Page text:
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ALEXA 65 & ARRI RENTAL

Codex has been uniquely positioned to watch the launch and success of the ALEXA 65 with partner ARRI Rental.

 


 




WHAT MAKES ARRI RENTAL UNIQUE?


This amazing camera has already been used on movies like The Revenant, Captain America: Civil War, Rogue One: A Star Wars Story and Snowden. We recently talked to CEO Martin Cayzer. . 

What makes ARRI Rental unique? 
With ARRI celebrating its 100-year anniversary next year, that history brings a tremendous depth of knowledge and longstanding customer relationships. To have an ownership that has been in the same family since the very beginning brings a continuity and understanding that is totally unique. Although ARRI Rental is not in itself 100 years old, being part of the ARRI Group gives us access to that history, culture and understanding.



Has the ALEXA 65 changed people’s perceptions of ARRI Rental? 
Yes, I think it has, along with some other initiatives we’ve undertaken.

Until a few years ago, each ARRI rental operation around the world had a different brand – ARRI CSC, ARRI Media, ARRI Rental Deutschland etc. It was a collection of well run businesses, but more of a loose confederation than a unified and connected global group.

The name change to ARRI Rental for each of our businesses is an outward sign that we are now a much more integrated global group. However, the big changes have happened internally. We made the commitment back in 2012 that we wanted to better serve our customers as they travelled around the world as part of the increasingly global film & TV industry. We wanted them to feel that whether it was Berlin, London or Atlanta, the ARRI Rental sign above the door would signal the same high level of service and technology.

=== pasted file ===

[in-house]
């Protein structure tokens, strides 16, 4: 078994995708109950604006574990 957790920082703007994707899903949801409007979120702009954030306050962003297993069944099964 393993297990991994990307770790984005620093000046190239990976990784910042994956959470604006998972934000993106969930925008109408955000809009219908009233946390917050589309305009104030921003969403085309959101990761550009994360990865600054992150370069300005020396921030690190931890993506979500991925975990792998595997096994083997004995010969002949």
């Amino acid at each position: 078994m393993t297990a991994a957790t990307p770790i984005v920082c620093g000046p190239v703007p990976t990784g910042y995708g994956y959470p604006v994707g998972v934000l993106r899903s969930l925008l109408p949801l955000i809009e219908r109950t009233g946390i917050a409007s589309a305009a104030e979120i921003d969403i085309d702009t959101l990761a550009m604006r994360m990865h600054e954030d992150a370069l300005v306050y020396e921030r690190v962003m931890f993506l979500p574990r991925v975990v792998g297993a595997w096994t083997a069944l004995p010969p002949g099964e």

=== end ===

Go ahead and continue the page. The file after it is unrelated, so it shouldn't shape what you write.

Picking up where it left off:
Also, we wanted to move from being a rental company to a rental company that innovates technology. We wanted to develop customized and specialist technology that wasn’t easily available elsewhere to support our creative clients. The ALEXA 65 was the first significant project with that intention.

ARRI had talked about this for a long time but decided it just wasn’t viable as a sales product. It would be very expensive to develop (and therefore sell) and also required new lenses and workflow to make it a complete system. In late 2012 ARRI Rental evaluated the project and decided to take a massive leap and exclusively fund and commission its development as a rental only camera system.

We wanted to maintain the dynamic range, color imagery and all the other successful features of the ALEXA. But we also wanted to add as much resolution as possible, to scale it up and to revisit a format ARRI had already brought to market 25 years ago with the Arriflex 765.

We wanted to have a true 65mm sensor – a digital successor to the larger film formats of 65mm and Vistavision. Size matters and a larger real estate, giving as much resolution as possible, was our aim – still utilizing the same pixels as the standard ALEXA, but a lot more of them.

In fact, our original prediction at the start of the project was that we were developing a digital version of a Vistavision film camera which would be primarily used for VFX, large vista shots, landscapes – where resolution was critical. However, as the ALEXA 65 has exactly the same image characteristics as a standard ALEXA, the majority of the 30 feature films that have used the ALEXA 65 so far have also used it as the Main Unit A-camera.

Crucially, for us this was never just about a camera; it’s a camera system. We took on the task of developing a 65mm lens program that covered the full sensor with our partner IBE. Those lenses have been very successful and we are now in the process of developing more new lens systems and reworking older glass to give a full range of optics.

And of course, we worked closely with Codex for the development of a Codex Vault, which not only manages regular ARRIRAW but also handles the large amount of ALEXA 65 RAW data.

It is a complete package, which could only be brought about by a technology collaboration between ARRI Rental, ARRI R&D, Codex and IBE.